1911’s are great guns, but I really have no interest in a 9mm version. But that’s not to say other shouldn’t enjoy a 9 mm 1911. It’s just that to me, they are the archetype of the .45 ACP firearm and that’s a role that nothing will ever replace them in.

  9. With todays modern ammo the 9mm has come a long way .But i will never prefer it over my colt 45 officers model i have carried for near 15 yrs the 45 acp with moderrn ammo does a better job of 1 shot stopping power and surpassses the 9mil by a mile i carry a 9mm as my1 of my back up handguns but will always reach for the old colt first every time saying the 9mm is junk depends who masde it there are junk guns of every caliber but myself have always been a big bore man i can drop the clip and reload my colt in a split second on the move pratice and training is the key and bullet placement .Wait for the shot and a double tap of 45 acp hornady 200 grain bullets center mass will end any fight on the spot even with body armor on it knock the wind out of them long enough to get the shot to finish the job 9mm has come miles in the last 10 yrs but if you train you do not need 18 rounds to do the job in most street firefights i have 6+! in the tube and 2 mags i am confident it will do the job without doubt and i never carry just 1 handgun in streets to me a good 9 mil on a small frame is a great back up gun but not my first choice .JMHO.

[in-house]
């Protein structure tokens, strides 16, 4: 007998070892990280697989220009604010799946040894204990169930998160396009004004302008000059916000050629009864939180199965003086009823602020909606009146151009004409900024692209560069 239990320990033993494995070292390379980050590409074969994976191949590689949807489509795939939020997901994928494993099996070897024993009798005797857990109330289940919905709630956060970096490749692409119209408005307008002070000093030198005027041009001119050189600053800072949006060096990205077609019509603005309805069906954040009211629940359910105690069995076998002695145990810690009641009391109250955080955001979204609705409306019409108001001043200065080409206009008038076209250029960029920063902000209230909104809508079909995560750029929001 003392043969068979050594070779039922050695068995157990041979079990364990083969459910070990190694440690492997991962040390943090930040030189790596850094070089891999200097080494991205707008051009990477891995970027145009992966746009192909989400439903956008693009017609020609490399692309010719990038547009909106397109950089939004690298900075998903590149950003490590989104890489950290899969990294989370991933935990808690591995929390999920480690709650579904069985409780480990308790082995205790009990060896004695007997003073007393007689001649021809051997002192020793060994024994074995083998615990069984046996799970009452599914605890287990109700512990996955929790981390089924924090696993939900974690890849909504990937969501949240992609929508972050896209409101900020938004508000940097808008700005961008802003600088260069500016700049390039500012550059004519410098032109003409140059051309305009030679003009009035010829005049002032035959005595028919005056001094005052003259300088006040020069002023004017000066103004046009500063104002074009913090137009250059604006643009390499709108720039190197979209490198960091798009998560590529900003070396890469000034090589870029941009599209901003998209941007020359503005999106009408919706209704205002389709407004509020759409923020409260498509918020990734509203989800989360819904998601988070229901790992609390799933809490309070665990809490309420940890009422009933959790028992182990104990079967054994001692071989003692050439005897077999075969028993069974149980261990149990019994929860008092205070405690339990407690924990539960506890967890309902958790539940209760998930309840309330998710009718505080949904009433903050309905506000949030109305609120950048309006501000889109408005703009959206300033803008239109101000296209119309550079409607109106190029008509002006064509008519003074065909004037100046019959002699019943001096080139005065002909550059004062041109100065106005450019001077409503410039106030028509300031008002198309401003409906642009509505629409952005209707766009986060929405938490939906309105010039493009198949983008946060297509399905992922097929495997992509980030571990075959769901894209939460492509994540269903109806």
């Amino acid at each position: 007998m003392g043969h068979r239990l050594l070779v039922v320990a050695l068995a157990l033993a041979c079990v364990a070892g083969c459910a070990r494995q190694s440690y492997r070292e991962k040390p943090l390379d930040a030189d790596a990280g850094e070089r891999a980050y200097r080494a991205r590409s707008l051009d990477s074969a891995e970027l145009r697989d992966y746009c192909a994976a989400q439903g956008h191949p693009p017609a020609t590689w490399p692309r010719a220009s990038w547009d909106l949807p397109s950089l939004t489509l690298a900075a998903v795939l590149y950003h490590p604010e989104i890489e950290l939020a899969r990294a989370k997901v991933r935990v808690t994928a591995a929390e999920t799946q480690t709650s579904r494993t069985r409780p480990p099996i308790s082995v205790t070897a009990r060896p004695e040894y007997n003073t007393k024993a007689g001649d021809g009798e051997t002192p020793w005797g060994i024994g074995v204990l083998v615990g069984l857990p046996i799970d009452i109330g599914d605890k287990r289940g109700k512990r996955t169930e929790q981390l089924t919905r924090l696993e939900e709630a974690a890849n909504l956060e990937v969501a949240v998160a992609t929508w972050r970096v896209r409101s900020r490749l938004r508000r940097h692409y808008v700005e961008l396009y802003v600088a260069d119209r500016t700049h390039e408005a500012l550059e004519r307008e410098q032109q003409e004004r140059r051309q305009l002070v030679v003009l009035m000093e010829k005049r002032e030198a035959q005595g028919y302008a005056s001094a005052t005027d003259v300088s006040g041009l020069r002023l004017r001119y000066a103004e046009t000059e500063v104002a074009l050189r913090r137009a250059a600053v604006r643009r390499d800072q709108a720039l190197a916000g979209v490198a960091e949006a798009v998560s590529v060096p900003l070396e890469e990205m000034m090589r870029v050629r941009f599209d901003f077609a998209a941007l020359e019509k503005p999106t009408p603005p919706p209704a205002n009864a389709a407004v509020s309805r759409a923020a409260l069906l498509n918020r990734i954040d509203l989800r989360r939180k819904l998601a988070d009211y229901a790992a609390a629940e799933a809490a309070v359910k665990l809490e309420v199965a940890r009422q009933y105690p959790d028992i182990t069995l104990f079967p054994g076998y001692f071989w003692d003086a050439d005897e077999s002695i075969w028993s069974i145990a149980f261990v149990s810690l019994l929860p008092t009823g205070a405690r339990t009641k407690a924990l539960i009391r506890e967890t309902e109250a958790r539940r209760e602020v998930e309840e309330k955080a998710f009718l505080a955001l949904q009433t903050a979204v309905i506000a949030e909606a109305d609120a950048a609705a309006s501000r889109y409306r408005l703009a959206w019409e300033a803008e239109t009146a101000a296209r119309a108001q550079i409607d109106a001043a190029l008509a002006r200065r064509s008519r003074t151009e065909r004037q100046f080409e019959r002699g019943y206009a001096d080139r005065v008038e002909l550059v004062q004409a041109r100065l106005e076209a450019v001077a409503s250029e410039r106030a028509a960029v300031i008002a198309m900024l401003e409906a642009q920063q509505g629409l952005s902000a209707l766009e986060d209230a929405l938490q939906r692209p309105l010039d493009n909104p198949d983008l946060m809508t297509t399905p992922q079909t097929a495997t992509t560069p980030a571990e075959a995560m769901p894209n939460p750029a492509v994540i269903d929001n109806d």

10. Don’t really care if it is on a 1911 frame, it’s STILL a 9mm. I will not have on my premises. PERIOD! It’s a piece of crap; I’d rather have a slingshot.

    1. That’s sound logic. I have an irrational hatred of 9mm so I’d rather have a slingshot. Magnificent critical thinking skills on display here.

    2. lmao @ sling shot lol are you crazy man? ill take the 9mil if it is there and all i can get to at the time this is 21st century streets man not the outback lol. I would give a slight giggle before i dropped ya with a 9mil with that slingshot lol.I have seen some dumb things said on here that is at the very top of the list for stupid lol.

  11. Dave, I’m one who believes that knockdown power is proportionate to the amount of muzzle energy which is transferred to the intended target. The 9mm has less recoil than a .45+P, so why not compromise as I have and use the .38 Super? I know this round has been around for a long time and in my view, is way underrated by all the so-called experts. The .38 Super is known to have muzzle energy very competitive with, if not better, than the .45 ACP. What I favor is that the higher velocity of the Super round would give reason for greater expansion capability and deep penetration, plus lighter ammo for carry. I have mine in a Colt 1911-style frame, but may be labeled a “Series 70” or similar. Very accurate. Other reflections?

    1. I cannot argue much with any of your points. Now, all we have to do is convince the manufacturers…